– Well, yeah, hopefully part of the conversation, yeah.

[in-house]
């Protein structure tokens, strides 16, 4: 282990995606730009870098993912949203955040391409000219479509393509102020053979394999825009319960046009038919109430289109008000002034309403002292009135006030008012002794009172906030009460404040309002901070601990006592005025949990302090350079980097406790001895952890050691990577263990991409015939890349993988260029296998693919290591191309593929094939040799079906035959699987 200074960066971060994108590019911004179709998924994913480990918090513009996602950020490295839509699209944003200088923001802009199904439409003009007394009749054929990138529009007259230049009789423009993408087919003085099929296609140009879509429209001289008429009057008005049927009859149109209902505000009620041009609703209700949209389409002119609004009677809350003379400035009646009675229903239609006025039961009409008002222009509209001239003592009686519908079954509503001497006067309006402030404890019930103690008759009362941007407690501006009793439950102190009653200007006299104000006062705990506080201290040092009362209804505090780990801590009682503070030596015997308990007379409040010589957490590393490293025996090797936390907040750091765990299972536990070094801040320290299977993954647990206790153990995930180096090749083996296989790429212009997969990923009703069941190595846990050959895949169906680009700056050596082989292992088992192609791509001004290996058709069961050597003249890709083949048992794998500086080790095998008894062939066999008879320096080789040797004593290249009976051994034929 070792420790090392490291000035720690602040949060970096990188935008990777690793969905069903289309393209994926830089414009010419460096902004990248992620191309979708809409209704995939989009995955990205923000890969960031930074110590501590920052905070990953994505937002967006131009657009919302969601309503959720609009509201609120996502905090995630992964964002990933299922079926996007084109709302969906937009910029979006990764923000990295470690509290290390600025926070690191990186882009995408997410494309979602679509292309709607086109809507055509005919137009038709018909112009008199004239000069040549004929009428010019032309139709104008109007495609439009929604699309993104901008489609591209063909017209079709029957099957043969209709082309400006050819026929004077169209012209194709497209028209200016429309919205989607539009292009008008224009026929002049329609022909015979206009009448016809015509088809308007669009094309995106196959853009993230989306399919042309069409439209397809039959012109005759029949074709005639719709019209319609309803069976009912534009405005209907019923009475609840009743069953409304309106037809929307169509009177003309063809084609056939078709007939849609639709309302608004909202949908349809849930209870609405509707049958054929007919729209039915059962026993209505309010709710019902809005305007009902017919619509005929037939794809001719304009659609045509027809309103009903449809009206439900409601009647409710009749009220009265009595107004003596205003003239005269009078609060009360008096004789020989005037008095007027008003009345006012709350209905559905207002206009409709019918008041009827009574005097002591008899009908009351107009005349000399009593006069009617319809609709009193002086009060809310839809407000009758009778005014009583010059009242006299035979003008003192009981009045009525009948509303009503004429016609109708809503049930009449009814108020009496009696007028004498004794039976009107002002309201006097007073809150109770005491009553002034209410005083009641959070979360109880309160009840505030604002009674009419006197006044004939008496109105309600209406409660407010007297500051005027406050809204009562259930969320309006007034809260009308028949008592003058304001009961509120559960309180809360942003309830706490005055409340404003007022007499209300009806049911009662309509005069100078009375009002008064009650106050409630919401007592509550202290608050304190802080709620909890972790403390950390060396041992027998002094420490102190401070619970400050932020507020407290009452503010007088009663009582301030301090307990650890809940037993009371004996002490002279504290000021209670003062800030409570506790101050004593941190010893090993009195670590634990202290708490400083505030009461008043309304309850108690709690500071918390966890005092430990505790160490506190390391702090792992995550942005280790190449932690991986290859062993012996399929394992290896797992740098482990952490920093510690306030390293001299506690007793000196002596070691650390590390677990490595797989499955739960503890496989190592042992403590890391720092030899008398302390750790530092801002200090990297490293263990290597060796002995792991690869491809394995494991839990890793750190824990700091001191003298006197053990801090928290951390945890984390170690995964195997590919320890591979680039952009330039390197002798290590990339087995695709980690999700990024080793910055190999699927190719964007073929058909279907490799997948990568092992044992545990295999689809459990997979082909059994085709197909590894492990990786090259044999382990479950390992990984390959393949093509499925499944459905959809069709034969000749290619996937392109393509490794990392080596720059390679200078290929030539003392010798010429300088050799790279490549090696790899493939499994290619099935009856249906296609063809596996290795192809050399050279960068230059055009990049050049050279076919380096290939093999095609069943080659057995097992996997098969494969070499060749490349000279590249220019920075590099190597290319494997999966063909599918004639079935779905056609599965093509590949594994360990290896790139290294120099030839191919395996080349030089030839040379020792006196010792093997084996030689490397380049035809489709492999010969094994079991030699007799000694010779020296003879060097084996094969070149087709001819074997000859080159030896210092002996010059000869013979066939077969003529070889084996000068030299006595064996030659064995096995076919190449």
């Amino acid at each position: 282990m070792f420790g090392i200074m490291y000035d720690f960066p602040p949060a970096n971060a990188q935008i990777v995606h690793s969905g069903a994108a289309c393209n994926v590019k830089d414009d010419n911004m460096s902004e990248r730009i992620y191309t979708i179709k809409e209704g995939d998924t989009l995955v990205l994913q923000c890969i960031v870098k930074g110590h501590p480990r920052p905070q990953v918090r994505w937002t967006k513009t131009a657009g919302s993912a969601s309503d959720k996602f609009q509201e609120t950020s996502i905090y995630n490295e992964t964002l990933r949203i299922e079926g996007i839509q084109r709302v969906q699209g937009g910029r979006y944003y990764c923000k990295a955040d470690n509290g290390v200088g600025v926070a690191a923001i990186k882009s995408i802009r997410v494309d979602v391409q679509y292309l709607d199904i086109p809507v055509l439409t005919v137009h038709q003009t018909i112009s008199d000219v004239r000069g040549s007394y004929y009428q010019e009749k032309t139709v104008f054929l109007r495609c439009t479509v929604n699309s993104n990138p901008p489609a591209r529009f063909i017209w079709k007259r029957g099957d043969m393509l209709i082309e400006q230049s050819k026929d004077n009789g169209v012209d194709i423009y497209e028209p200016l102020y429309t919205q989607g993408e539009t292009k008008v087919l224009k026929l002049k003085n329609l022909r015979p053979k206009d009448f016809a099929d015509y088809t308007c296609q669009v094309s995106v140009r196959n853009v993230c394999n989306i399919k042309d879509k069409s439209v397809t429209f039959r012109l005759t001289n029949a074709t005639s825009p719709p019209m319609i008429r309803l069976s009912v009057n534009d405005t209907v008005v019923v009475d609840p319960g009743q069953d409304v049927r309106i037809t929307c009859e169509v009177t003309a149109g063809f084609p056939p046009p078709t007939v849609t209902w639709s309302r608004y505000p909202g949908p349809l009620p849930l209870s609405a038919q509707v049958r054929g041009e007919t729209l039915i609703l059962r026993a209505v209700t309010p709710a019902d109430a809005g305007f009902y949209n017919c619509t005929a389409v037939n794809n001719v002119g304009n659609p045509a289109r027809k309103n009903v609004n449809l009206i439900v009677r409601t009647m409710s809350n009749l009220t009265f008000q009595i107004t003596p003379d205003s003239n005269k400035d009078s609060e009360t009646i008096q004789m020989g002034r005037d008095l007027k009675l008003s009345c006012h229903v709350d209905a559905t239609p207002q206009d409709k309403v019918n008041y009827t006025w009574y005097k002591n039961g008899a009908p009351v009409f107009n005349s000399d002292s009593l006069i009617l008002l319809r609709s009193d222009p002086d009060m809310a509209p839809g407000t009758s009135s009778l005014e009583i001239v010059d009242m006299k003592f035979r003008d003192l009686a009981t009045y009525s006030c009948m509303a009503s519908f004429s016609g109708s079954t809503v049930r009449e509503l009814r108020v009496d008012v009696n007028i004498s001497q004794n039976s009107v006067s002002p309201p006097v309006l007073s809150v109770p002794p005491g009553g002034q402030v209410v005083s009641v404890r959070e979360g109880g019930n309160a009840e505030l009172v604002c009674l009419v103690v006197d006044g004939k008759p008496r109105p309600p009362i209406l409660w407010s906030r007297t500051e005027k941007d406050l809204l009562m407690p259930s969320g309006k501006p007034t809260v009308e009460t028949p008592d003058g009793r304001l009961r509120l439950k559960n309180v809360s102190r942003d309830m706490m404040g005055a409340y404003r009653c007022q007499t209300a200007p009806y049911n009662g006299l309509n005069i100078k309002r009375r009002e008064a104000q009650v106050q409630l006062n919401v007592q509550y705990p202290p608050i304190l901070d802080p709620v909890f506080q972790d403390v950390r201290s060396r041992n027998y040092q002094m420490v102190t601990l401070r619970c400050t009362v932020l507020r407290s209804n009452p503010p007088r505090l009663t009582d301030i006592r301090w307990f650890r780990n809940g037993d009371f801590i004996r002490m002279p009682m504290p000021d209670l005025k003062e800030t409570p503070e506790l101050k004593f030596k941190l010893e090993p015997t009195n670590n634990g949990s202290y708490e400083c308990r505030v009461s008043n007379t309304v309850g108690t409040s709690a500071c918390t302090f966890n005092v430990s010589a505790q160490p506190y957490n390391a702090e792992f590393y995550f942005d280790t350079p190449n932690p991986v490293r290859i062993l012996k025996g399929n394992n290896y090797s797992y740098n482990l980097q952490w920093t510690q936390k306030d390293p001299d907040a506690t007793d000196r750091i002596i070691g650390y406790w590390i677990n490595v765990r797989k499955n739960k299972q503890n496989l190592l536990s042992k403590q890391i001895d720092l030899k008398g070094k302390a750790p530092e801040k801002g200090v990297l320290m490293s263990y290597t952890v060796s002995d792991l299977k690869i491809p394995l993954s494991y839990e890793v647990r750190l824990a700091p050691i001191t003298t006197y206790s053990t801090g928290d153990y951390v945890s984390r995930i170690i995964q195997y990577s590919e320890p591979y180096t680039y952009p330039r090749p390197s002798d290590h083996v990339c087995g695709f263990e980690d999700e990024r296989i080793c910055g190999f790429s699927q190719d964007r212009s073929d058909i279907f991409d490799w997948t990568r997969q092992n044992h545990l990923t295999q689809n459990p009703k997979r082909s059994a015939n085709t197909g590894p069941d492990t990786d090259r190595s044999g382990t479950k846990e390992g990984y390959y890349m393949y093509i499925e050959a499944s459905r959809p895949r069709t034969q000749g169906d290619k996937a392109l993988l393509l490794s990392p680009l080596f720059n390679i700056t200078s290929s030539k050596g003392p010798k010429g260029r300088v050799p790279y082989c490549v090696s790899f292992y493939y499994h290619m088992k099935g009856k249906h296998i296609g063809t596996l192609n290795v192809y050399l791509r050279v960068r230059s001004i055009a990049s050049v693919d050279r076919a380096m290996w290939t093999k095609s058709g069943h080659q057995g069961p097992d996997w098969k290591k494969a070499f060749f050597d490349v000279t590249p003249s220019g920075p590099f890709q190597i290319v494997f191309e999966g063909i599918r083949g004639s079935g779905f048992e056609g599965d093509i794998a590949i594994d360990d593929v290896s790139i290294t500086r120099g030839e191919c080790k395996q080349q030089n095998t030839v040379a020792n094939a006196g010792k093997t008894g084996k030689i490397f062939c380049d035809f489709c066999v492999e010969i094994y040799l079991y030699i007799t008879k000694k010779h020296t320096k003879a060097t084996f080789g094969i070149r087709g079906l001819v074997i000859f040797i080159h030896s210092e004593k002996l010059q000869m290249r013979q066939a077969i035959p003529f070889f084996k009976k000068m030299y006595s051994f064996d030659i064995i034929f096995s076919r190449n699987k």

– Yeah. We had a talk prior to this conversation, and you shared some very useful tips on how you should act when you’re at stage sound checking, et cetera. I think that would be interesting to just talk briefly about that, because some of those tips are very concrete and easy to do.